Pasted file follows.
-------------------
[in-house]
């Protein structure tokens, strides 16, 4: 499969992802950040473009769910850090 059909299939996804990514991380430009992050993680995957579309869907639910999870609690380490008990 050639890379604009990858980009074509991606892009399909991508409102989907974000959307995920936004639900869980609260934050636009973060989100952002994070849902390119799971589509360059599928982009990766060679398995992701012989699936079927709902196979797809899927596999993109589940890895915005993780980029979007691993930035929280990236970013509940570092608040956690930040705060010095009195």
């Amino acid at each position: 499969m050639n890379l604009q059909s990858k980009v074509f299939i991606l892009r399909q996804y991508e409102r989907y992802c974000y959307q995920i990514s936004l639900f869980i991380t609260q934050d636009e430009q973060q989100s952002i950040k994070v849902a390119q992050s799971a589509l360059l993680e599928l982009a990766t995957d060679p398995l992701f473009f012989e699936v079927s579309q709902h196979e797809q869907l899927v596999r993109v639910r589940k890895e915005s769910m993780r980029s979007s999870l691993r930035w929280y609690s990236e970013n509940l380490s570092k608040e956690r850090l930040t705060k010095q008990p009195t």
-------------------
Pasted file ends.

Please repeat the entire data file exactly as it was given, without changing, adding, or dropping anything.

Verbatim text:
[in-house]
């Protein structure tokens, strides 16, 4: 499969992802950040473009769910850090 059909299939996804990514991380430009992050993680995957579309869907639910999870609690380490008990 050639890379604009990858980009074509991606892009399909991508409102989907974000959307995920936004639900869980609260934050636009973060989100952002994070849902390119799971589509360059599928982009990766060679398995992701012989699936079927709902196979797809899927596999993109589940890895915005993780980029979007691993930035929280990236970013509940570092608040956690930040705060010095009195």
């Amino acid at each position: 499969m050639n890379l604009q059909s990858k980009v074509f299939i991606l892009r399909q996804y991508e409102r989907y992802c974000y959307q995920i990514s936004l639900f869980i991380t609260q934050d636009e430009q973060q989100s952002i950040k994070v849902a390119q992050s799971a589509l360059l993680e599928l982009a990766t995957d060679p398995l992701f473009f012989e699936v079927s579309q709902h196979e797809q869907l899927v596999r993109v639910r589940k890895e915005s769910m993780r980029s979007s999870l691993r930035w929280y609690s990236e970013n509940l380490s570092k608040e956690r850090l930040t705060k010095q008990p009195t």